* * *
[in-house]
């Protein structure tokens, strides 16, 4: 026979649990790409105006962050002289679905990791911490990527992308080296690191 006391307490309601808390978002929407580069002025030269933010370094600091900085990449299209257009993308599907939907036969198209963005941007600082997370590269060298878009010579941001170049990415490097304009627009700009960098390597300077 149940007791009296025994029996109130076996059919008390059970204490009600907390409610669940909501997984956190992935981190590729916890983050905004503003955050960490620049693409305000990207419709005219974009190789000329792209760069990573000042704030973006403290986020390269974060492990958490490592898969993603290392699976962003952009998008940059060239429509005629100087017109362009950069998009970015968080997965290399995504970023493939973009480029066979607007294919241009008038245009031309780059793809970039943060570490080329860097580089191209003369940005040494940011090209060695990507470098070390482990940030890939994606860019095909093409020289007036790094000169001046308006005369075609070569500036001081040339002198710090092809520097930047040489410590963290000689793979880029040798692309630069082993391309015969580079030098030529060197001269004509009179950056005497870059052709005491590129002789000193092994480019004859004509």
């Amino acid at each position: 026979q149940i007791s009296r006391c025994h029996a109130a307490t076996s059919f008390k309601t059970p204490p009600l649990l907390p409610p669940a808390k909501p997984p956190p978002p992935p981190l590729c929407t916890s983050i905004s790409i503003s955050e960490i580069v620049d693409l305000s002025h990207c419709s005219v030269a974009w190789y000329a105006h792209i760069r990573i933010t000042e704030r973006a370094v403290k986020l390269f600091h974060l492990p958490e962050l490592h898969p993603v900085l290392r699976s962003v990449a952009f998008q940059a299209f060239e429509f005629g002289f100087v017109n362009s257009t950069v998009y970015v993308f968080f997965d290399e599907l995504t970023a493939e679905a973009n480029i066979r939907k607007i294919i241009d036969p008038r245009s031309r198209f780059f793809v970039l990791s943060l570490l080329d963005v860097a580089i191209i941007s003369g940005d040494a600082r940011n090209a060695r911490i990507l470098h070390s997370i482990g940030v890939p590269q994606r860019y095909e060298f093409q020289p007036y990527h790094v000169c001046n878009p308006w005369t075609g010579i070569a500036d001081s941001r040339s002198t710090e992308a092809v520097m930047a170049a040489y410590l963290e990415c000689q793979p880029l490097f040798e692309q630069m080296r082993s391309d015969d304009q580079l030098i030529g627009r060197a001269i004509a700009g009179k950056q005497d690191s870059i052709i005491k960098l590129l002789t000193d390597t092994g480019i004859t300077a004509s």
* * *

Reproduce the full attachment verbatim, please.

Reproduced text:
[in-house]
């Protein structure tokens, strides 16, 4: 026979649990790409105006962050002289679905990791911490990527992308080296690191 006391307490309601808390978002929407580069002025030269933010370094600091900085990449299209257009993308599907939907036969198209963005941007600082997370590269060298878009010579941001170049990415490097304009627009700009960098390597300077 149940007791009296025994029996109130076996059919008390059970204490009600907390409610669940909501997984956190992935981190590729916890983050905004503003955050960490620049693409305000990207419709005219974009190789000329792209760069990573000042704030973006403290986020390269974060492990958490490592898969993603290392699976962003952009998008940059060239429509005629100087017109362009950069998009970015968080997965290399995504970023493939973009480029066979607007294919241009008038245009031309780059793809970039943060570490080329860097580089191209003369940005040494940011090209060695990507470098070390482990940030890939994606860019095909093409020289007036790094000169001046308006005369075609070569500036001081040339002198710090092809520097930047040489410590963290000689793979880029040798692309630069082993391309015969580079030098030529060197001269004509009179950056005497870059052709005491590129002789000193092994480019004859004509």
């Amino acid at each position: 026979q149940i007791s009296r006391c025994h029996a109130a307490t076996s059919f008390k309601t059970p204490p009600l649990l907390p409610p669940a808390k909501p997984p956190p978002p992935p981190l590729c929407t916890s983050i905004s790409i503003s955050e960490i580069v620049d693409l305000s002025h990207c419709s005219v030269a974009w190789y000329a105006h792209i760069r990573i933010t000042e704030r973006a370094v403290k986020l390269f600091h974060l492990p958490e962050l490592h898969p993603v900085l290392r699976s962003v990449a952009f998008q940059a299209f060239e429509f005629g002289f100087v017109n362009s257009t950069v998009y970015v993308f968080f997965d290399e599907l995504t970023a493939e679905a973009n480029i066979r939907k607007i294919i241009d036969p008038r245009s031309r198209f780059f793809v970039l990791s943060l570490l080329d963005v860097a580089i191209i941007s003369g940005d040494a600082r940011n090209a060695r911490i990507l470098h070390s997370i482990g940030v890939p590269q994606r860019y095909e060298f093409q020289p007036y990527h790094v000169c001046n878009p308006w005369t075609g010579i070569a500036d001081s941001r040339s002198t710090e992308a092809v520097m930047a170049a040489y410590l963290e990415c000689q793979p880029l490097f040798e692309q630069m080296r082993s391309d015969d304009q580079l030098i030529g627009r060197a001269i004509a700009g009179k950056q005497d690191s870059i052709i005491k960098l590129l002789t000193d390597t092994g480019i004859t300077a004509s």